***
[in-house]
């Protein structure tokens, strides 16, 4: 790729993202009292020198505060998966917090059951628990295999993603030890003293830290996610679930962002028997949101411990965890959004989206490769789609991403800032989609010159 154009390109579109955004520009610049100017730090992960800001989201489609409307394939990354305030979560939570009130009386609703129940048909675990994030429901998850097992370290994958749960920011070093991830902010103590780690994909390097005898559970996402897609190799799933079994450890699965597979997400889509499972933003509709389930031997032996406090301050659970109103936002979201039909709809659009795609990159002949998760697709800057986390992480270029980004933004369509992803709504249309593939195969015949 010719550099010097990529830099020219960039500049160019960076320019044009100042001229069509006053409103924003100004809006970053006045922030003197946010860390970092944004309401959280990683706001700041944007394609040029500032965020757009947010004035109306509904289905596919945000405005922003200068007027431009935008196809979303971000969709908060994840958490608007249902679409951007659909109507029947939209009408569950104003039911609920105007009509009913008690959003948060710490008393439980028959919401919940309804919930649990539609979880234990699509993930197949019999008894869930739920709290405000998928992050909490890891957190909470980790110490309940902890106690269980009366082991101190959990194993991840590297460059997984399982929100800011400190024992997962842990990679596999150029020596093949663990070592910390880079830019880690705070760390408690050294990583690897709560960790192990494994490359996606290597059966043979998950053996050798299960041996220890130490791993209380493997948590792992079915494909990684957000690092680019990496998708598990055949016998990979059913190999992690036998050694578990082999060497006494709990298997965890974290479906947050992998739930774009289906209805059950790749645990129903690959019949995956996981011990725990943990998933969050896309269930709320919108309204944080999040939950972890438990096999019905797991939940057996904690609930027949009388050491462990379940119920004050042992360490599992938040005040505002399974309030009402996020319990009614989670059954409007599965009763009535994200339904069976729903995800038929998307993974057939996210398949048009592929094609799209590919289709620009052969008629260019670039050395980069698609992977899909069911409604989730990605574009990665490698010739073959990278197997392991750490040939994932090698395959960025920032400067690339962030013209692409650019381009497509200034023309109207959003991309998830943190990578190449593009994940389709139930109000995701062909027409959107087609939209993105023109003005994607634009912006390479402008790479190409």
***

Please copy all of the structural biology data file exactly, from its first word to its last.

[in-house]
């Protein structure tokens, strides 16, 4: 790729993202009292020198505060998966917090059951628990295999993603030890003293830290996610679930962002028997949101411990965890959004989206490769789609991403800032989609010159 154009390109579109955004520009610049100017730090992960800001989201489609409307394939990354305030979560939570009130009386609703129940048909675990994030429901998850097992370290994958749960920011070093991830902010103590780690994909390097005898559970996402897609190799799933079994450890699965597979997400889509499972933003509709389930031997032996406090301050659970109103936002979201039909709809659009795609990159002949998760697709800057986390992480270029980004933004369509992803709504249309593939195969015949 010719550099010097990529830099020219960039500049160019960076320019044009100042001229069509006053409103924003100004809006970053006045922030003197946010860390970092944004309401959280990683706001700041944007394609040029500032965020757009947010004035109306509904289905596919945000405005922003200068007027431009935008196809979303971000969709908060994840958490608007249902679409951007659909109507029947939209009408569950104003039911609920105007009509009913008690959003948060710490008393439980028959919401919940309804919930649990539609979880234990699509993930197949019999008894869930739920709290405000998928992050909490890891957190909470980790110490309940902890106690269980009366082991101190959990194993991840590297460059997984399982929100800011400190024992997962842990990679596999150029020596093949663990070592910390880079830019880690705070760390408690050294990583690897709560960790192990494994490359996606290597059966043979998950053996050798299960041996220890130490791993209380493997948590792992079915494909990684957000690092680019990496998708598990055949016998990979059913190999992690036998050694578990082999060497006494709990298997965890974290479906947050992998739930774009289906209805059950790749645990129903690959019949995956996981011990725990943990998933969050896309269930709320919108309204944080999040939950972890438990096999019905797991939940057996904690609930027949009388050491462990379940119920004050042992360490599992938040005040505002399974309030009402996020319990009614989670059954409007599965009763009535994200339904069976729903995800038929998307993974057939996210398949048009592929094609799209590919289709620009052969008629260019670039050395980069698609992977899909069911409604989730990605574009990665490698010739073959990278197997392991750490040939994932090698395959960025920032400067690339962030013209692409650019381009497509200034023309109207959003991309998830943190990578190449593009994940389709139930109000995701062909027409959107087609939209993105023109003005994607634009912006390479402008790479190409």